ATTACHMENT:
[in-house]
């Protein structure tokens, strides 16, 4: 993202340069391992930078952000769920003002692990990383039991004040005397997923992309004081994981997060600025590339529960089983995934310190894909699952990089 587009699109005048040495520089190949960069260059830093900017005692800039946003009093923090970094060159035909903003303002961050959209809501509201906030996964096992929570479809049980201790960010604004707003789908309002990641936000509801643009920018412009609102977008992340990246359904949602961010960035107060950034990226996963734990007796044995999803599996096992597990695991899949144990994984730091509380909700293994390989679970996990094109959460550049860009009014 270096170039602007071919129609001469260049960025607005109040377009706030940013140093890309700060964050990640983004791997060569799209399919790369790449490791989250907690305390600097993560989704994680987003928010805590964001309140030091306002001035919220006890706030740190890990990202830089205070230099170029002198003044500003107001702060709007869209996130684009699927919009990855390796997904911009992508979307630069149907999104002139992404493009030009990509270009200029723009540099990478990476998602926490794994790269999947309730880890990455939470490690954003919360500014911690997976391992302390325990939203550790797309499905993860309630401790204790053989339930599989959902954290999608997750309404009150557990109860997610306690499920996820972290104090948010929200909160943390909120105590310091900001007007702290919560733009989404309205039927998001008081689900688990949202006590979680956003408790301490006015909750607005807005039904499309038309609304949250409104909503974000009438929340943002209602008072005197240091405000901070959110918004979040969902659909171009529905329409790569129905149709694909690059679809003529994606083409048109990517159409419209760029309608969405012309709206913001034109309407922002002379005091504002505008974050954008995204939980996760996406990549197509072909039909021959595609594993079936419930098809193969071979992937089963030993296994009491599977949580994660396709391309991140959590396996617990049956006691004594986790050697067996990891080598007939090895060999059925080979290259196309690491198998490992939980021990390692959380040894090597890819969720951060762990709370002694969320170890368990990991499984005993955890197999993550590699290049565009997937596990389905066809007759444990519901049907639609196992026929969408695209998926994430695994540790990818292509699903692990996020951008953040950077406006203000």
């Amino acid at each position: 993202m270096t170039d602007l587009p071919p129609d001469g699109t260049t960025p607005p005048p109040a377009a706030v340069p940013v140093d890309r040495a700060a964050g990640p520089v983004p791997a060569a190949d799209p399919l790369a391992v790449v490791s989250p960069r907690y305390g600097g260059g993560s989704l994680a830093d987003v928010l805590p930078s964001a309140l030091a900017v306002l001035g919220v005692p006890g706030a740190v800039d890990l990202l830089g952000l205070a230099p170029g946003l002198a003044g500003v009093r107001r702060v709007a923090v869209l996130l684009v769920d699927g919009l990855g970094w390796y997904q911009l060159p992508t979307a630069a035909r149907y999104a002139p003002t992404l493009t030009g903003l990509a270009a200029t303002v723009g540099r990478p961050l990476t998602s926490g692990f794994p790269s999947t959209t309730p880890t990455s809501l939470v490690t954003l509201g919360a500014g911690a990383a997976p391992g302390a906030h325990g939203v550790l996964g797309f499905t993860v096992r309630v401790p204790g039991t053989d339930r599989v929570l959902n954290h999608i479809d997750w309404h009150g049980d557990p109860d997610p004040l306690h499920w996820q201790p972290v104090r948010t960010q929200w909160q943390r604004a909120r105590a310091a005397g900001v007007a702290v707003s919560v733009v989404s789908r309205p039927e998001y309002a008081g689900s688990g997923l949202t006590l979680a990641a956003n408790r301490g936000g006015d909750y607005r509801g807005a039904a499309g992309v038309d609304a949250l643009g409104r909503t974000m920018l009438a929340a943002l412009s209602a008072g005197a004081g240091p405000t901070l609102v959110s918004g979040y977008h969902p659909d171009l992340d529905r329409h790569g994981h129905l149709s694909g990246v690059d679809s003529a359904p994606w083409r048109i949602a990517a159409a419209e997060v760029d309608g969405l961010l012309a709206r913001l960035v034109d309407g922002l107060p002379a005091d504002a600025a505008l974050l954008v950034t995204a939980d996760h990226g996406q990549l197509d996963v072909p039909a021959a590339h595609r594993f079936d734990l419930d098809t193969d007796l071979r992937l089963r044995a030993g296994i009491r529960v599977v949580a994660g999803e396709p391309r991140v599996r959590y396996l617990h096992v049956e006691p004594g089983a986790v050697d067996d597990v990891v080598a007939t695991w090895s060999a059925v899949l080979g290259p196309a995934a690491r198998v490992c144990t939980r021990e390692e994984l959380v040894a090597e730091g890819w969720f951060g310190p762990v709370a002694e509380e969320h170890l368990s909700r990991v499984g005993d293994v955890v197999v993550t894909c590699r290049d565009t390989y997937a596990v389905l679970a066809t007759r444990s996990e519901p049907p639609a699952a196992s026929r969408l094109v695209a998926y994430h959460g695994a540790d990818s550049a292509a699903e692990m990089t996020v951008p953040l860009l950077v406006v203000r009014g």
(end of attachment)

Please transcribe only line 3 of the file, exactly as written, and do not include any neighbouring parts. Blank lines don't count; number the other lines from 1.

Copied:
């Amino acid at each position: 993202m270096t170039d602007l587009p071919p129609d001469g699109t260049t960025p607005p005048p109040a377009a706030v340069p940013v140093d890309r040495a700060a964050g990640p520089v983004p791997a060569a190949d799209p399919l790369a391992v790449v490791s989250p960069r907690y305390g600097g260059g993560s989704l994680a830093d987003v928010l805590p930078s964001a309140l030091a900017v306002l001035g919220v005692p006890g706030a740190v800039d890990l990202l830089g952000l205070a230099p170029g946003l002198a003044g500003v009093r107001r702060v709007a923090v869209l996130l684009v769920d699927g919009l990855g970094w390796y997904q911009l060159p992508t979307a630069a035909r149907y999104a002139p003002t992404l493009t030009g903003l990509a270009a200029t303002v723009g540099r990478p961050l990476t998602s926490g692990f794994p790269s999947t959209t309730p880890t990455s809501l939470v490690t954003l509201g919360a500014g911690a990383a997976p391992g302390a906030h325990g939203v550790l996964g797309f499905t993860v096992r309630v401790p204790g039991t053989d339930r599989v929570l959902n954290h999608i479809d997750w309404h009150g049980d557990p109860d997610p004040l306690h499920w996820q201790p972290v104090r948010t960010q929200w909160q943390r604004a909120r105590a310091a005397g900001v007007a702290v707003s919560v733009v989404s789908r309205p039927e998001y309002a008081g689900s688990g997923l949202t006590l979680a990641a956003n408790r301490g936000g006015d909750y607005r509801g807005a039904a499309g992309v038309d609304a949250l643009g409104r909503t974000m920018l009438a929340a943002l412009s209602a008072g005197a004081g240091p405000t901070l609102v959110s918004g979040y977008h969902p659909d171009l992340d529905r329409h790569g994981h129905l149709s694909g990246v690059d679809s003529a359904p994606w083409r048109i949602a990517a159409a419209e997060v760029d309608g969405l961010l012309a709206r913001l960035v034109d309407g922002l107060p002379a005091d504002a600025a505008l974050l954008v950034t995204a939980d996760h990226g996406q990549l197509d996963v072909p039909a021959a590339h595609r594993f079936d734990l419930d098809t193969d007796l071979r992937l089963r044995a030993g296994i009491r529960v599977v949580a994660g999803e396709p391309r991140v599996r959590y396996l617990h096992v049956e006691p004594g089983a986790v050697d067996d597990v990891v080598a007939t695991w090895s060999a059925v899949l080979g290259p196309a995934a690491r198998v490992c144990t939980r021990e390692e994984l959380v040894a090597e730091g890819w969720f951060g310190p762990v709370a002694e509380e969320h170890l368990s909700r990991v499984g005993d293994v955890v197999v993550t894909c590699r290049d565009t390989y997937a596990v389905l679970a066809t007759r444990s996990e519901p049907p639609a699952a196992s026929r969408l094109v695209a998926y994430h959460g695994a540790d990818s550049a292509a699903e692990m990089t996020v951008p953040l860009l950077v406006v203000r009014g």